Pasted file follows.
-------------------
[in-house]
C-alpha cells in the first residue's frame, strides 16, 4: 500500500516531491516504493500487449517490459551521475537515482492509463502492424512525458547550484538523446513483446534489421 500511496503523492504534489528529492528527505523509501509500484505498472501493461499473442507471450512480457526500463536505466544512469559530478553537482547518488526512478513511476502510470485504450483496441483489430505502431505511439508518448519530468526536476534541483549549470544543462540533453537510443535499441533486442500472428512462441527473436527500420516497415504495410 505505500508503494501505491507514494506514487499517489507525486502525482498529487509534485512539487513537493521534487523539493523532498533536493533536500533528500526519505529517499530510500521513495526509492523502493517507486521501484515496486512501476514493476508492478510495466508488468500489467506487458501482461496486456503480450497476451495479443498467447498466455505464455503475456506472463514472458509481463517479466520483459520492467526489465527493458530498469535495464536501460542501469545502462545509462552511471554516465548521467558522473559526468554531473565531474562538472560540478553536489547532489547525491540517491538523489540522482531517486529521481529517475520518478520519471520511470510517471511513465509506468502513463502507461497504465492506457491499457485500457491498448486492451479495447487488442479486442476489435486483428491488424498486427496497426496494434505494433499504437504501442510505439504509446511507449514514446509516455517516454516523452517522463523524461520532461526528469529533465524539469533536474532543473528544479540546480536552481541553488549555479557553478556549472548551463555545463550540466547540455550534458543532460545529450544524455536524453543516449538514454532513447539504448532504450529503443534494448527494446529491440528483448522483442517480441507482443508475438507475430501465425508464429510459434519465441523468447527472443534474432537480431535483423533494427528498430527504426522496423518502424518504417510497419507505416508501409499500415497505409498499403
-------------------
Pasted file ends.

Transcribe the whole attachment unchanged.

[in-house]
C-alpha cells in the first residue's frame, strides 16, 4: 500500500516531491516504493500487449517490459551521475537515482492509463502492424512525458547550484538523446513483446534489421 500511496503523492504534489528529492528527505523509501509500484505498472501493461499473442507471450512480457526500463536505466544512469559530478553537482547518488526512478513511476502510470485504450483496441483489430505502431505511439508518448519530468526536476534541483549549470544543462540533453537510443535499441533486442500472428512462441527473436527500420516497415504495410 505505500508503494501505491507514494506514487499517489507525486502525482498529487509534485512539487513537493521534487523539493523532498533536493533536500533528500526519505529517499530510500521513495526509492523502493517507486521501484515496486512501476514493476508492478510495466508488468500489467506487458501482461496486456503480450497476451495479443498467447498466455505464455503475456506472463514472458509481463517479466520483459520492467526489465527493458530498469535495464536501460542501469545502462545509462552511471554516465548521467558522473559526468554531473565531474562538472560540478553536489547532489547525491540517491538523489540522482531517486529521481529517475520518478520519471520511470510517471511513465509506468502513463502507461497504465492506457491499457485500457491498448486492451479495447487488442479486442476489435486483428491488424498486427496497426496494434505494433499504437504501442510505439504509446511507449514514446509516455517516454516523452517522463523524461520532461526528469529533465524539469533536474532543473528544479540546480536552481541553488549555479557553478556549472548551463555545463550540466547540455550534458543532460545529450544524455536524453543516449538514454532513447539504448532504450529503443534494448527494446529491440528483448522483442517480441507482443508475438507475430501465425508464429510459434519465441523468447527472443534474432537480431535483423533494427528498430527504426522496423518502424518504417510497419507505416508501409499500415497505409498499403